RuPay cards to all account holders: India’s answer to VISA, Mastercard and China Union Pay, RuPay is a card payment scheme run by NPCI. All PMJDY account holders will be issued RuPay branded cards. More than half of the 111 million account holders reached have already been issued RuPay branded cards.

Accounts come with free insurance and overdraft facilities: To avoid the account dormancy problems that have plagued India’s previous mass account opening drives, PMJDY accounts will include free life and accident insurance coverage and an overdraft credit facility. Customers who open the account before January 26 will receive life insurance and those who use their card within 45 days will receive accident insurance. Card transactions over six months will determine eligibility for the overdraft facility. While it’s not clear how these services will be provided sustainably, they reflect the government’s emphasis on stimulating account usage linked to digital transactions, rather than mere account opening.

Fixed-point transaction-ready agents: India’s previous account opening schemes resulted in banks setting-up “roaming” agents that could travel vast distances to open large numbers of accounts and return to disburse government payments. While great for hitting account opening targets, roaming agents are not ideal for customers who want to frequently access their accounts and transact. By contrast, PMJDY requires banks to establish fixed agent locations that are more conducive to ongoing financial relationships.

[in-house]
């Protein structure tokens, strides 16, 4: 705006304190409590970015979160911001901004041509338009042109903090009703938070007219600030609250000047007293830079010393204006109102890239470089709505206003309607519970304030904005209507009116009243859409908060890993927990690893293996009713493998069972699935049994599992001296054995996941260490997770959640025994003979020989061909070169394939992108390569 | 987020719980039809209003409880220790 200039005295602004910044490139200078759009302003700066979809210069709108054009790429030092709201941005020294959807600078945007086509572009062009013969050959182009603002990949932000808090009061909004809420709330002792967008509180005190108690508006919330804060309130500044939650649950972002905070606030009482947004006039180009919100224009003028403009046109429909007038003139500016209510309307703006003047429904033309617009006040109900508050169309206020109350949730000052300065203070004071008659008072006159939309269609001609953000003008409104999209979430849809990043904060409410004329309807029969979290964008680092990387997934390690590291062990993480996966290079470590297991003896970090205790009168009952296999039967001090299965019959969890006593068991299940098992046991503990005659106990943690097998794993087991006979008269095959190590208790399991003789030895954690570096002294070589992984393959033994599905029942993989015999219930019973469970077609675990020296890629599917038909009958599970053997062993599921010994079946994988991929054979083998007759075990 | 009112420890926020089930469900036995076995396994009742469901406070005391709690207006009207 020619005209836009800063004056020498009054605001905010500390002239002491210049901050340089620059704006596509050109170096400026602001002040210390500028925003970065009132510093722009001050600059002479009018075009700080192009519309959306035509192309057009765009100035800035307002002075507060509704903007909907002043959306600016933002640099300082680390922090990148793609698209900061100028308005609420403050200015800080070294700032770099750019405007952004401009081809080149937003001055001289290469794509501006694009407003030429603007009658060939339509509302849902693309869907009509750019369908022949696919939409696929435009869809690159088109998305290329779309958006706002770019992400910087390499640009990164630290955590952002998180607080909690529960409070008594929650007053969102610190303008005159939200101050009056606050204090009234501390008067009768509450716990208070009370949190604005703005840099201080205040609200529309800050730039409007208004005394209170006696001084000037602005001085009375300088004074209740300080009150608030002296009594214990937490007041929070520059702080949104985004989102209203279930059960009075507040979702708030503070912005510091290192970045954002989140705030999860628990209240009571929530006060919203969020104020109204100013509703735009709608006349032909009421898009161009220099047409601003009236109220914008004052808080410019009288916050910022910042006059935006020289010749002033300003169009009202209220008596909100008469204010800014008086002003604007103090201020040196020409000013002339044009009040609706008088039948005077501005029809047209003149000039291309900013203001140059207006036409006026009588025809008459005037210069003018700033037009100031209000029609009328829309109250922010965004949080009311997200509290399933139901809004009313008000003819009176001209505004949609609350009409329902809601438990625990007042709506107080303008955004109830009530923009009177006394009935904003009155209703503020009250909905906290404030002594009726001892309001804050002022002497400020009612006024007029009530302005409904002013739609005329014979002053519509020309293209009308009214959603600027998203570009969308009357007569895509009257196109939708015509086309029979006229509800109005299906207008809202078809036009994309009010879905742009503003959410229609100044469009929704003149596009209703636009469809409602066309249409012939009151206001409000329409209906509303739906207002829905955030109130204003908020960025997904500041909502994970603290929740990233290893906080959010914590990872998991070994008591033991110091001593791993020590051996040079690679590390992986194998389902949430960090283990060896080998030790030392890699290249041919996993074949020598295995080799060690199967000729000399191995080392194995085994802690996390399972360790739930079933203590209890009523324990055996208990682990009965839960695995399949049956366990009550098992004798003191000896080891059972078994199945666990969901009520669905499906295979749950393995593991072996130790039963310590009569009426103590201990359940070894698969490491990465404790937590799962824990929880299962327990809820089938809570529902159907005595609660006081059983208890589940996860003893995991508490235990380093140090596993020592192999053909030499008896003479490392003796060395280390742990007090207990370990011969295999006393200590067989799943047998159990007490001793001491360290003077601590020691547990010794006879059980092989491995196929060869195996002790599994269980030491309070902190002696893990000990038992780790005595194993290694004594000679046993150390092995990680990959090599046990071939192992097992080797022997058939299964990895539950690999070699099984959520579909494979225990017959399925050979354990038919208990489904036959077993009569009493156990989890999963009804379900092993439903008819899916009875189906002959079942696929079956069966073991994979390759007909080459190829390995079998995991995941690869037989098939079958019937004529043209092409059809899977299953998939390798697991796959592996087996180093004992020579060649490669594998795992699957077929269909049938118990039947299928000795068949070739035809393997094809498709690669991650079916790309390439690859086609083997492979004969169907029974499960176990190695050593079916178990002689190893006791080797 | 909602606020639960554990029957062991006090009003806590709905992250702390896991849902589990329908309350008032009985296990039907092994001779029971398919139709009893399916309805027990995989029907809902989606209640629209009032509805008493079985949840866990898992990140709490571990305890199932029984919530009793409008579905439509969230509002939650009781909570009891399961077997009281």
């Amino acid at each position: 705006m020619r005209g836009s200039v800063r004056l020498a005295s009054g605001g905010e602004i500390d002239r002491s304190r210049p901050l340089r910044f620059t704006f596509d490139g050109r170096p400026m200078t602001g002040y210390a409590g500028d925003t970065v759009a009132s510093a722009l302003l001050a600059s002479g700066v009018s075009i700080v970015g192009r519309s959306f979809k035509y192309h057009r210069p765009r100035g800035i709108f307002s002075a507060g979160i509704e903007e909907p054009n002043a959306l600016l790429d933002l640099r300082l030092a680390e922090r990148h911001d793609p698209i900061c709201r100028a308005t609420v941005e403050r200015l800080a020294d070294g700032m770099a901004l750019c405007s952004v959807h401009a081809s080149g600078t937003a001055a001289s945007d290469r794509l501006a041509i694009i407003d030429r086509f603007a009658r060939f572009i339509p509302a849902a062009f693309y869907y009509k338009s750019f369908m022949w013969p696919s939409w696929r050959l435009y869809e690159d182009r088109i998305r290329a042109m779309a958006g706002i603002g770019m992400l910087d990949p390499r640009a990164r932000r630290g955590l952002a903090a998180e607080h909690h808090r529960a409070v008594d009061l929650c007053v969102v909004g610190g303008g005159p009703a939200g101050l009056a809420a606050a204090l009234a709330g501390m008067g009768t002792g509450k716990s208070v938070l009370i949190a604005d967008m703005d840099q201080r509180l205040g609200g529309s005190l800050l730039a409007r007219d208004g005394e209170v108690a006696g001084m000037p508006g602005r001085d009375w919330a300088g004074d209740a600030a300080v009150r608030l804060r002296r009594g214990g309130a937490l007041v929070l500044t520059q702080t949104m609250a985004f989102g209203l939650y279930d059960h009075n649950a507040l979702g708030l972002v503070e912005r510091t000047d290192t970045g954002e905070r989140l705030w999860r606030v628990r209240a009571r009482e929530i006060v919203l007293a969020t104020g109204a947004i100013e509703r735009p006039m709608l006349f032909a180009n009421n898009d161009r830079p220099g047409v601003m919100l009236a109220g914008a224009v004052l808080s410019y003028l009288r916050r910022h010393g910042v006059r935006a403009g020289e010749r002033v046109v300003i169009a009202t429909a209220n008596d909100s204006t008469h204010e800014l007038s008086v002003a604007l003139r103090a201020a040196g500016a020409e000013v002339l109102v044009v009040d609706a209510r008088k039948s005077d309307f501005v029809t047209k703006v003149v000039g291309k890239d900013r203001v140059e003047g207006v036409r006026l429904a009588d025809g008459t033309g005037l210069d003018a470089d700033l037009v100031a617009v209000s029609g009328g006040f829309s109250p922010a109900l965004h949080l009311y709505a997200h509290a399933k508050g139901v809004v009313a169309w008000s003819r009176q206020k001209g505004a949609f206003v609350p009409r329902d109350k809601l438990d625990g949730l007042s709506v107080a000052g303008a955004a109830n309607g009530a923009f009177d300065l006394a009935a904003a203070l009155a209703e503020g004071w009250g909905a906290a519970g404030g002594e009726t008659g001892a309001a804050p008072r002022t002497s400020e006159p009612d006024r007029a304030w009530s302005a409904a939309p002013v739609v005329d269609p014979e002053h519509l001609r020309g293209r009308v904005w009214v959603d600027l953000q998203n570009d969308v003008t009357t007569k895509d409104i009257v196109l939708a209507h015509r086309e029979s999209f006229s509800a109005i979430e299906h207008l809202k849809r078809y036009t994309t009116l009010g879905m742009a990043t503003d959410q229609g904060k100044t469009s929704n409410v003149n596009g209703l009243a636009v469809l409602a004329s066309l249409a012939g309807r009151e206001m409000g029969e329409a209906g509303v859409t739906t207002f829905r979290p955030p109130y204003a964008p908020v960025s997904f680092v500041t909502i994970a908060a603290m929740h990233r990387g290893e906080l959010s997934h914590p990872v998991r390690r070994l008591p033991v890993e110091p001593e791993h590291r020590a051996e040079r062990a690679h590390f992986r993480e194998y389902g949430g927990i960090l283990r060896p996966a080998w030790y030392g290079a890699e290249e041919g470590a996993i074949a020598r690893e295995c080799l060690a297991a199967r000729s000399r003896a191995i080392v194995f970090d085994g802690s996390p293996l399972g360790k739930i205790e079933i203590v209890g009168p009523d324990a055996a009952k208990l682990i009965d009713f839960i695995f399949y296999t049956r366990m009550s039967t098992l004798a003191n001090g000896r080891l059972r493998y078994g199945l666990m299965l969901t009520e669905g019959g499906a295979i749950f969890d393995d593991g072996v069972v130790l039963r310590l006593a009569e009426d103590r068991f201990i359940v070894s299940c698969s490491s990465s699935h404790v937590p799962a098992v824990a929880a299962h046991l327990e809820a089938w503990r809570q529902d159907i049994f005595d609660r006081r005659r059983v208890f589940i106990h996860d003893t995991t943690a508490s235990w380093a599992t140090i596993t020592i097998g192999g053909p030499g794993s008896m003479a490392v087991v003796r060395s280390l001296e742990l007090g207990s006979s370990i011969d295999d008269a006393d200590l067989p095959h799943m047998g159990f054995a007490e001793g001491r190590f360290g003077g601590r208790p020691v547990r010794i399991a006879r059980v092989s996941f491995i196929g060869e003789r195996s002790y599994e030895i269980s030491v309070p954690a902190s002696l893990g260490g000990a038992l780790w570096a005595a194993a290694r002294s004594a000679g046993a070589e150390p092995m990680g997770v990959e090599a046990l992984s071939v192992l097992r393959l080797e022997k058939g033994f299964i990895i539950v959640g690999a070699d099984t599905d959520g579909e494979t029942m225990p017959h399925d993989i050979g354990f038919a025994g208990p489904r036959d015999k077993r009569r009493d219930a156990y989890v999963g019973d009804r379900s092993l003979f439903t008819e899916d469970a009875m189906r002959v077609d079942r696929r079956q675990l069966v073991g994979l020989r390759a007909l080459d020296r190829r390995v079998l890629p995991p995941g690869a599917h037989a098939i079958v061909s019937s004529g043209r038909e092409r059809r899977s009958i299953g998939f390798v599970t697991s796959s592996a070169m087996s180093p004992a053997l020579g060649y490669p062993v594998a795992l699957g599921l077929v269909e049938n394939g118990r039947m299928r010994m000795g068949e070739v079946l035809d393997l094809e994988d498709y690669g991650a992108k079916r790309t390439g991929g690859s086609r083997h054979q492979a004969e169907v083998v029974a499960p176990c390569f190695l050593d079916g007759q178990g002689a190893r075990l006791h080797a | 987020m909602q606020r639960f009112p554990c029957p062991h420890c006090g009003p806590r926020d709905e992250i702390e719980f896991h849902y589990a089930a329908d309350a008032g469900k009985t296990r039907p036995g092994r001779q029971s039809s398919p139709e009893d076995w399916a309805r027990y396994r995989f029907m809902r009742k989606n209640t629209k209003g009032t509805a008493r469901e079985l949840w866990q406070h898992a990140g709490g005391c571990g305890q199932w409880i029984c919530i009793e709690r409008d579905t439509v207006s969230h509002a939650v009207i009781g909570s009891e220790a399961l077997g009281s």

While PMJDY will undoubtedly expand account access, we propose three simple additions to ensure it ultimately leads to ongoing account usage among customers:

  • Establish targets around account usage: Banks are responsible for account opening targets but aren’t responsible for ensuring that those accounts remain active. Consumers get products like insurance and overdraft if they transact actively, but there are no incentives to make sure banks have active customers. Ministry of Finance should couple its account opening targets with usage targets, perhaps using the metric of one transaction in the previous 90-days.
  • Create opportunities to leverage the mobile channel: By requiring banks to issue RuPay debit cards to all PMJDY customers, the government has put its weight behind the card/swipe model which, studies have shown, increases cost per transaction by 30 percent over mobile channels. While the government may want to ensure there are options for consumers who lack phones, it should leave it to providers to select the appropriate approach for a customer base. In addition, NPCI and banks could encourage “card-not-present” transactions and link eligibility for the PMJDY overdraft facility to mobile and not just cards.  
  • Ensure that Payments Banks can process government payments. When Payment Banks come online later in 2015, the government should ensure that they can compete with credit-issuing banks to deliver government payments. Payment Banks will be able to offer greater proximity to the end customer. Indeed, we think Payment Banks may be the engine that helps PMJDY get over the finish line.

India is betting that an “all hands on deck” government-led effort can help end its long fight against financial exclusion. PMJDY is perhaps the most ambitious government-led financial inclusion drive in history and could offer a useful template for how governments can boost digital financial inclusion. The question now is whether the Indian government can convert its extraordinary account opening efforts into an engine for meaningful financial inclusion.